Martynas Žibūda, head of development at EIKA:
Vilnius’ primary housing market is welcoming the New Year at unprecedented heights: in 2021, the highest number of new apartments sold in history – almost 6,900. This is 41% more than in the pandemic year 2020 and 14% more than in the record-setting year 2019.
With the majority of sales recorded in the first months of the year, the volume of sales steadily declined thereafter. This is likely to have given the impression of a calming market. However, the flame of the housing market has diminished only visually: it has been slowed down by a “fuel shortage” – a lack of new housing projects, with the supply of available apartments shrinking by almost 40% over the course of the year, while the temperature of the flame itself has reached an unprecedented fever pitch, with home prices rising by as much as 25% over the year.
The large imbalance between supply and demand and the resulting accelerating home price growth seems to be the most prominent factor characterising the apartment market in 2021. The more problematic aspect here seems to be not the “unexpected” willingness and ability of the population to buy new housing but developers’ inability to react and offer enough new products. In addition, developers raise the issue of the proliferation of bureaucratic municipal regulation, which has doubled the project’s lead time and, without the capacity to respond to increased demand, has led to buyers being deterred by the higher prices of the remaining housing.
Another factor pushing up the price of housing is the drastic increase in the cost of building and land used for development projects and the new infrastructure and land rent charges. All of these are leading to unprecedented levels of home prices, which are undermining housing affordability and pushing people to rent rather than buy.
In the form of a new housing supply, the first breath of fresh air will likely come in spring 2022, when housing projects on state-owned land, which are not yet subject to tax, will start. They may not reduce home prices, but they should undoubtedly slow down price growth, not to mention increase the number of options available for home buyers.
In the coming year, I wish for there to see less discussion about how to restrict or tax the homebuyer and more focus on creating a more resilient, demand-responsive market: how to reduce excessive bureaucratic red tape, how to create more efficient processes, how to make requirements transparent and uniformly applied to all market participants, and how to adapt the capacity of public authorities to the changing volumes of the market. After all, increased competition and buyer demands best regulate the qualitative parameters of a project, which public authorities are mainly trying to manage.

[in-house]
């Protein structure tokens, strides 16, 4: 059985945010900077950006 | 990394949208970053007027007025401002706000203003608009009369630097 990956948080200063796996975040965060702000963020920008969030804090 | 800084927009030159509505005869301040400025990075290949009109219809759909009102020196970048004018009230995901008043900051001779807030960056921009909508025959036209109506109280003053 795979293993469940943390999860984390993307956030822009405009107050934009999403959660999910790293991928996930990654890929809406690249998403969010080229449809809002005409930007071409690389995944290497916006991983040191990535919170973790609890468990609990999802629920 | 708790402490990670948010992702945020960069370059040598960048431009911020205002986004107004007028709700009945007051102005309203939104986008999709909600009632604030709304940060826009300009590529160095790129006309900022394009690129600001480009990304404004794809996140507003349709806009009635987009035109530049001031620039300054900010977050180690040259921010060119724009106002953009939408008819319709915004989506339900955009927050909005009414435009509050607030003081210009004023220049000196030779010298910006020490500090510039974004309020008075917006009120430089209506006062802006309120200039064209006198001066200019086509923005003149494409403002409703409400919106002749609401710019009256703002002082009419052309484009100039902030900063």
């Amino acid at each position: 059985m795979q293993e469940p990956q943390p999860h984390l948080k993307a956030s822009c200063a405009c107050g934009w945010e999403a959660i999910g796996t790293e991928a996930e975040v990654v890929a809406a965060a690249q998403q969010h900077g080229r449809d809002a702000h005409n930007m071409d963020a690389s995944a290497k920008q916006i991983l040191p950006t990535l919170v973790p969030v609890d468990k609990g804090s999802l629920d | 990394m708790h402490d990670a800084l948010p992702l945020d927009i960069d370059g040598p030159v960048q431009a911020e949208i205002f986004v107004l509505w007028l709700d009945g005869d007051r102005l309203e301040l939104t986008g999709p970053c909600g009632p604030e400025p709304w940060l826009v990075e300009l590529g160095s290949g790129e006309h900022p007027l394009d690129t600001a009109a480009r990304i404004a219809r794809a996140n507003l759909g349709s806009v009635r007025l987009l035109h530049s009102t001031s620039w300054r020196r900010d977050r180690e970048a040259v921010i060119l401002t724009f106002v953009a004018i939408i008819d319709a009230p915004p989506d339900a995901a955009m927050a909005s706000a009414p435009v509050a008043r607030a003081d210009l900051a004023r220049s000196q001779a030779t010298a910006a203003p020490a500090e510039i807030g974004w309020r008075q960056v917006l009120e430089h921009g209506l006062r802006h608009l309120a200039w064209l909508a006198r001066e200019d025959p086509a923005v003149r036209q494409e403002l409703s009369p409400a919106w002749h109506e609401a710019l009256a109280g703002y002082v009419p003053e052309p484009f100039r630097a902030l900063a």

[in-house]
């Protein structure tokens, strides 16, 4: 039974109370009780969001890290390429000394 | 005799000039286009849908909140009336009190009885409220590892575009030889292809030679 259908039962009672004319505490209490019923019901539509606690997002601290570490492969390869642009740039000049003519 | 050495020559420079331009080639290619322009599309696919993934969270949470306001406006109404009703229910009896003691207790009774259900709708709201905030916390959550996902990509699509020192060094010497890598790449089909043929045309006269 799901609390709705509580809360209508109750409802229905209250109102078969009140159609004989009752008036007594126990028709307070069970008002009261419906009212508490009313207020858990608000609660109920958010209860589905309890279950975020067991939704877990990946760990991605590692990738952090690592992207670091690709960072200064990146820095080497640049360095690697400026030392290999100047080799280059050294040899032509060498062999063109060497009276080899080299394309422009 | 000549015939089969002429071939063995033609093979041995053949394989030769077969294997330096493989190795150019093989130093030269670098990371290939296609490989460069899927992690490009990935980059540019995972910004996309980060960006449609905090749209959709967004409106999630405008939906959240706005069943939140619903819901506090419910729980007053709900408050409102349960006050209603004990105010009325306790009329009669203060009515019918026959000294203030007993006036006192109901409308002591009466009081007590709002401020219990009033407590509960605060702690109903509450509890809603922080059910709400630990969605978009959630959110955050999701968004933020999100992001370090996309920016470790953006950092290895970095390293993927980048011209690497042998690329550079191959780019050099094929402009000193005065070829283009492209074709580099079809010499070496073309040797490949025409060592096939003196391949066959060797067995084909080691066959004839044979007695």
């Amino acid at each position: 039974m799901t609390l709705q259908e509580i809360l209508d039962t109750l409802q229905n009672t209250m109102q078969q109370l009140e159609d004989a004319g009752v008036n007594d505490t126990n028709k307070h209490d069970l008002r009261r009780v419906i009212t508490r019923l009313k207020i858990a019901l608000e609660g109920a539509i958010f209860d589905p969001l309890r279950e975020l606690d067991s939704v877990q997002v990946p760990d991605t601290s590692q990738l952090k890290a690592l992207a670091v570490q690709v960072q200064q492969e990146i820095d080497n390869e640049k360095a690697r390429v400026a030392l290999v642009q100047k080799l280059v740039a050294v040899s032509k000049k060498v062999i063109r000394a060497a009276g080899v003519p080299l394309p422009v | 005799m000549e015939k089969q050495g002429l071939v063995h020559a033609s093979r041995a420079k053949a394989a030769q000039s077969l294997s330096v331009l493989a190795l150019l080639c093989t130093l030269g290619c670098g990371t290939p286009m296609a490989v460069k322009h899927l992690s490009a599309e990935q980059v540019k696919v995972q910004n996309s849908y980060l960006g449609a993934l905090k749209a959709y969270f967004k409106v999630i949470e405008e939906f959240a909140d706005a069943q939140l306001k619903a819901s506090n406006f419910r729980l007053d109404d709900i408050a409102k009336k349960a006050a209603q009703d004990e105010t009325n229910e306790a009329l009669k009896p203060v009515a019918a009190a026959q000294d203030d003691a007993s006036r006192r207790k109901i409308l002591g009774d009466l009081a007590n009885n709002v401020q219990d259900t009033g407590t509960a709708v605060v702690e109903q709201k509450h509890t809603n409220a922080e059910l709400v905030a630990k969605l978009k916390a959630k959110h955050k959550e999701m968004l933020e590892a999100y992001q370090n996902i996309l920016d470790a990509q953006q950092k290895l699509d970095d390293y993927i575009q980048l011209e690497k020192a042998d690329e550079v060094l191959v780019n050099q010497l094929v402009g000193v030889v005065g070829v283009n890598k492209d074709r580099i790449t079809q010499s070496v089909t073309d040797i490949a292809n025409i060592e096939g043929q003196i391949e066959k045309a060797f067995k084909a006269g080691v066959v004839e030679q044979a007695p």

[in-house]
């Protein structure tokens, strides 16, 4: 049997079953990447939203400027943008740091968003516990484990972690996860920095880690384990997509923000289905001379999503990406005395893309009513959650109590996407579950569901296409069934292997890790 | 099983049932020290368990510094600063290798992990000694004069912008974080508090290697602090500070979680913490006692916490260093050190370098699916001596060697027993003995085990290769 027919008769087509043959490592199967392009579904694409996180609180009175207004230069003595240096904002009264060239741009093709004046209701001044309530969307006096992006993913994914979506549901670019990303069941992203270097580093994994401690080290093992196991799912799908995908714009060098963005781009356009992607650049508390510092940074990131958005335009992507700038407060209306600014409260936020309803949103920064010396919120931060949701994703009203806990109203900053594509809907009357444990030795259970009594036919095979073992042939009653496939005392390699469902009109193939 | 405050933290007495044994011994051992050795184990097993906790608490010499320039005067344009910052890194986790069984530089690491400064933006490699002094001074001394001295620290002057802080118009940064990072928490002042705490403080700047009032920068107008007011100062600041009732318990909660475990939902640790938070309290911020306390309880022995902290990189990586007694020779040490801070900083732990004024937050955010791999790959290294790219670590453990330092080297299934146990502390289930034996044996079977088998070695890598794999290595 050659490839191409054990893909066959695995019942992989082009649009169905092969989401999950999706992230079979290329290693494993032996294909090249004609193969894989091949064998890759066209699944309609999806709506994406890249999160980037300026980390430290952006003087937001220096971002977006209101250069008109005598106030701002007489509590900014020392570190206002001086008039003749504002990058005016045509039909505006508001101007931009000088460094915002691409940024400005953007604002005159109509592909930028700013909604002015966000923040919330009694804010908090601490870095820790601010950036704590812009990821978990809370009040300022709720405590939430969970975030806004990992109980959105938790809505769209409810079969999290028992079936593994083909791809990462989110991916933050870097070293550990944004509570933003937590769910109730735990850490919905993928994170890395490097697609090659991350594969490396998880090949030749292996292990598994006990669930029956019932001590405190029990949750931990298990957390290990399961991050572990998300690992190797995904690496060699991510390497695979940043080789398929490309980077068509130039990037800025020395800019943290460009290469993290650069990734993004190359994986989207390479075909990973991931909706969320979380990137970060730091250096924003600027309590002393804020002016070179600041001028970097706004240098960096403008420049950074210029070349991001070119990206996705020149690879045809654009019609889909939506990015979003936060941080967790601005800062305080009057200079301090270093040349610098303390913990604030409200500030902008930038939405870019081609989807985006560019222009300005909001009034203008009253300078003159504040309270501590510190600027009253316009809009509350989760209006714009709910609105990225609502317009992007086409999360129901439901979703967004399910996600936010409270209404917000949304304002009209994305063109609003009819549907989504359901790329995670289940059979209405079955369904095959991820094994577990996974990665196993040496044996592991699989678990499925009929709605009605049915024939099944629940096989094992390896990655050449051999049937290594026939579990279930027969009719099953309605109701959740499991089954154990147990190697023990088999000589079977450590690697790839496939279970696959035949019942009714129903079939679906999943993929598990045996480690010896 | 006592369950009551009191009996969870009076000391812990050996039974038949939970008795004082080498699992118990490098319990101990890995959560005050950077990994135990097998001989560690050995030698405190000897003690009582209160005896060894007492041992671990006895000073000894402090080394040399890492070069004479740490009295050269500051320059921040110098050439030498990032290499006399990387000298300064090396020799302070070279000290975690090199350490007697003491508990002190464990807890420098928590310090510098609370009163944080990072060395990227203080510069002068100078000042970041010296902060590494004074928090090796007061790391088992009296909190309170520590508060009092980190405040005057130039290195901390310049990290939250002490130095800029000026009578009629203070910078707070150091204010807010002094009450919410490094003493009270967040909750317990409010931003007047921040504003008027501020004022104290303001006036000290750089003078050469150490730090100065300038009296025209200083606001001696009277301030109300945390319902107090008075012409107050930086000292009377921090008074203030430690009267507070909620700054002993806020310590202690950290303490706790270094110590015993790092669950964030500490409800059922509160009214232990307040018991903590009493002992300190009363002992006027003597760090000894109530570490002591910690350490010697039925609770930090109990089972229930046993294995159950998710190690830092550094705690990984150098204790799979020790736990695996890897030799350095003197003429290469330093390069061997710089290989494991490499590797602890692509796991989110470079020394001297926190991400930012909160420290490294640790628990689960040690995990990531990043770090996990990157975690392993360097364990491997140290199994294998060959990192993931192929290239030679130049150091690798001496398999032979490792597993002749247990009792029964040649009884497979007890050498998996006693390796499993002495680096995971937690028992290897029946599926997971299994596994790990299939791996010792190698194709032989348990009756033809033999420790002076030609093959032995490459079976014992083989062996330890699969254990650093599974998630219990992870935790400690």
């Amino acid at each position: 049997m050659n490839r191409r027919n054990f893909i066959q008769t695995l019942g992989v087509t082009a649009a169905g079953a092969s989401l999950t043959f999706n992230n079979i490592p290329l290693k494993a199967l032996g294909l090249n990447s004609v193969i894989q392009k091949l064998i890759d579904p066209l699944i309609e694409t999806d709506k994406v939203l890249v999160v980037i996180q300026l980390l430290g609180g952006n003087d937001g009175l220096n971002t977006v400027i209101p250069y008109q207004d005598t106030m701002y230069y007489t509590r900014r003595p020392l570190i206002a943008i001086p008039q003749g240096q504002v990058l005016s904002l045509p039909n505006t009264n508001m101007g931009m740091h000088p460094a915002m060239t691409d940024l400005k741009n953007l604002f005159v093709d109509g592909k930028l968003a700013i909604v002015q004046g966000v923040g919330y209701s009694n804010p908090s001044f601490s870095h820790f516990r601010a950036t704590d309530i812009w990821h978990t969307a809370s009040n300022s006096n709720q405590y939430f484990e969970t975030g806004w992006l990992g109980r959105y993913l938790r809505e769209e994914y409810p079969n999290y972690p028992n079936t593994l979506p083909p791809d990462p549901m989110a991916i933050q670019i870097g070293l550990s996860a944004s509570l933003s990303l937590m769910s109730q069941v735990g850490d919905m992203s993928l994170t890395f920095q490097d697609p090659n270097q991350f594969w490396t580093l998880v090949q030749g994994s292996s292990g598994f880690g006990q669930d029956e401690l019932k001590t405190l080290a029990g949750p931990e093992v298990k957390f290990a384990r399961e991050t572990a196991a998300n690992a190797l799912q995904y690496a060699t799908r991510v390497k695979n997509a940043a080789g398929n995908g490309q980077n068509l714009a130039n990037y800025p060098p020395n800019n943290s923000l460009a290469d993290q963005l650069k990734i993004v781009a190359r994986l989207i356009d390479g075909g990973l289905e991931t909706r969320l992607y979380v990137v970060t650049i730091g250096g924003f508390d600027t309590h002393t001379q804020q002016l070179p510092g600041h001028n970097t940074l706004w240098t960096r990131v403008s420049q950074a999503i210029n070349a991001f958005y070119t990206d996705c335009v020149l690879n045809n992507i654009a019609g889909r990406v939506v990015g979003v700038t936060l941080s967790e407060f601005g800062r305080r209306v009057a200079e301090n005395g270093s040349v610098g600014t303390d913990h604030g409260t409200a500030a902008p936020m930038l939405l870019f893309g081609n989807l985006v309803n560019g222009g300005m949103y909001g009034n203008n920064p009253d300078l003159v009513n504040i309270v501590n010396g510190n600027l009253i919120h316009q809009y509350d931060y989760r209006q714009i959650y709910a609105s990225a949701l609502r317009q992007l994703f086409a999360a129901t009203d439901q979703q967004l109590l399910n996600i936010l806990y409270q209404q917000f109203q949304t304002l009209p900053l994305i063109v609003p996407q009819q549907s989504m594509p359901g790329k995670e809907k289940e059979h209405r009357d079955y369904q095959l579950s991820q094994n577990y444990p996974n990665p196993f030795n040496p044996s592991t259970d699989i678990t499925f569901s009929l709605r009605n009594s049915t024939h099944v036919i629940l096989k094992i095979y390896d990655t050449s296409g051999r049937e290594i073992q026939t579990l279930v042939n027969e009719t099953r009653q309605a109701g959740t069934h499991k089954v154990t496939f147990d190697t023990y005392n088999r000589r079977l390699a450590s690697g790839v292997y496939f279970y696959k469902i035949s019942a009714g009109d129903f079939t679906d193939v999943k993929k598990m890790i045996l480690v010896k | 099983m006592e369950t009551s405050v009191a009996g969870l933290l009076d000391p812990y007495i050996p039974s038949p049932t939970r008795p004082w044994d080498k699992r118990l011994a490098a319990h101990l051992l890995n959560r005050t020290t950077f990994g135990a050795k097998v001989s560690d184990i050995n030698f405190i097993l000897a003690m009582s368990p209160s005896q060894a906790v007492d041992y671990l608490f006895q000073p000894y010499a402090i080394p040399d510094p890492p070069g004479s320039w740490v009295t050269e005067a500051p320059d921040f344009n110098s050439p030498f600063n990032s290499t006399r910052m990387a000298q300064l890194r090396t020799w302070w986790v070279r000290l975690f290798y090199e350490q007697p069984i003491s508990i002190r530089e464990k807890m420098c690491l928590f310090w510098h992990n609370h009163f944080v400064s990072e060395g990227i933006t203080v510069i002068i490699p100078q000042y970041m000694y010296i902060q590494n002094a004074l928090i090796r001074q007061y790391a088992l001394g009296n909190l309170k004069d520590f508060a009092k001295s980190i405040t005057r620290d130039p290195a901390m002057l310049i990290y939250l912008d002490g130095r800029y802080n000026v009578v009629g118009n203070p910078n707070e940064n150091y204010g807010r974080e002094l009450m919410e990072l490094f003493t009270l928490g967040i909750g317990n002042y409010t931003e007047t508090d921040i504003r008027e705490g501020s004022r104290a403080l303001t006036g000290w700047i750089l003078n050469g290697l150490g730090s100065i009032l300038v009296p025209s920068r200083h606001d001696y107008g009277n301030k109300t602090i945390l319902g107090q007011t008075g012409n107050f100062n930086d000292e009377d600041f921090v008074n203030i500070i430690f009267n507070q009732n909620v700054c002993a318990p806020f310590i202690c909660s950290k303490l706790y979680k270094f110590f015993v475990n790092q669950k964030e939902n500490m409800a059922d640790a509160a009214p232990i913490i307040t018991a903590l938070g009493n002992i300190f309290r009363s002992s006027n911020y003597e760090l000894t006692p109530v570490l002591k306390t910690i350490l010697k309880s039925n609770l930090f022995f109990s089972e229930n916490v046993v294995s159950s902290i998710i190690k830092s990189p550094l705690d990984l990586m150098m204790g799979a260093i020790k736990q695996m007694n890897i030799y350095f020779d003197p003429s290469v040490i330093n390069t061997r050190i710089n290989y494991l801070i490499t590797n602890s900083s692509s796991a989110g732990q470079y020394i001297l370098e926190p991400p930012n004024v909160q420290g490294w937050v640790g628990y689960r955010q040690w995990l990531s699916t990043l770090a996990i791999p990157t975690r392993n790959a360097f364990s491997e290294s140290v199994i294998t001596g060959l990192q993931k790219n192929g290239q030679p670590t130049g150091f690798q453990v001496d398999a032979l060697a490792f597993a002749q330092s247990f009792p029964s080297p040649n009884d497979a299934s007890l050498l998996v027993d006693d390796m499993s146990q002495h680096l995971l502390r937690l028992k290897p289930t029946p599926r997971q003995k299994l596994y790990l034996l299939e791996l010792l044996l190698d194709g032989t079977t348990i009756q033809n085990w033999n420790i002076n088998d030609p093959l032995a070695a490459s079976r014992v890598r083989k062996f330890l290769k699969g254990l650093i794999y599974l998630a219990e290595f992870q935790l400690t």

- The result for 2021 is 6,888 apartments sold, an absolute all-time record for the new housing market in Vilnius, or 41% more sales than last year (4,874 apartments).
- In Q4 2021, 1,277 apartments were sold/reserved in the primary housing market of Vilnius, which is 24% less than in Q4 2020 (1,674 apartments) and 8% less than in Q3 of this year (1,386 apartments).
- During the quarter, 58% of sales were in the economy class, 35% in the middle class and just 7% in the luxury segment. The most significant growth in the year was recorded in the economy class – 61%, in the middle class – 33%, in the prestige class – only 6%.
- The number of mid-range buyers dropped by 34% during the quarter, with 449 units sold in Q4 2021 compared to 678 in Q3 2021. Prestige sales increased by 14% in the quarter compared to Q3 2021 (from 80 to 91), while the highest growing segment was the economy class, with sales increasing by 17% (from 628 to 737).
- In Q4 2021, the number of vacant apartments on the market dropped sharply by 19% and currently stands at just 2,350 vacant apartments on the market. Moreover, the year-on-year decrease in supply is even higher – 38% (from 3,800 to 2,350). Such a low vacancy rate has not been seen on the market since 2014.
- Only 12% of this stock consists of completed and under-construction apartments. The remaining 88%, or nine out of every ten apartments for sale, are still in the midst of the construction and are only visible on blueprints. A year ago, completed and under construction apartments accounted for around 28% of the vacant apartments on the market.
- During the quarter, the number of vacant apartments decreased the most in the middle and prestige segments. The number of vacant apartments decreased by 26% and 24%, respectively, while the supply of apartments in the economy segment dropped by about 10%.
- In 2021, developers offered around 5,440 new apartments to the market compared to new supply in 2020, an increase of 14% (from 4,760 to 5,440)
- In Q4 2021, only 725 new apartments were offered to the market, almost half as many as in Q3 2021, when 1,425 new apartments were launched and sold.
- In Q4 2021, the price of new apartments in Vilnius grew the most in the luxury segment – by 16.1%, while in the economy and medium segments, prices grew by 7.6% and 8.5%, respectively. The price level currently reaches EUR 2,180 per sqm in the economy class, EUR 2,900 per sqm in the medium class, and EUR 4,310 per sqm in the prestige segment.
- As a result of the above price changes, the overall average price of a new home in Vilnius will rise by 7.8% over the quarter, from EUR 2,510 per sqm in October to EUR 2,710 per sqm by the end of 2021.
- In 2021, the price of new housing in Vilnius will increase by almost 25% (from EUR 2,175 to EUR 2,709 per sqm). Economy and mid-range housing increased by a similar 25-26%, with luxury housing appreciating the most, with an annual change of 39% (from EUR 3,100 to EUR 4,300 sqm).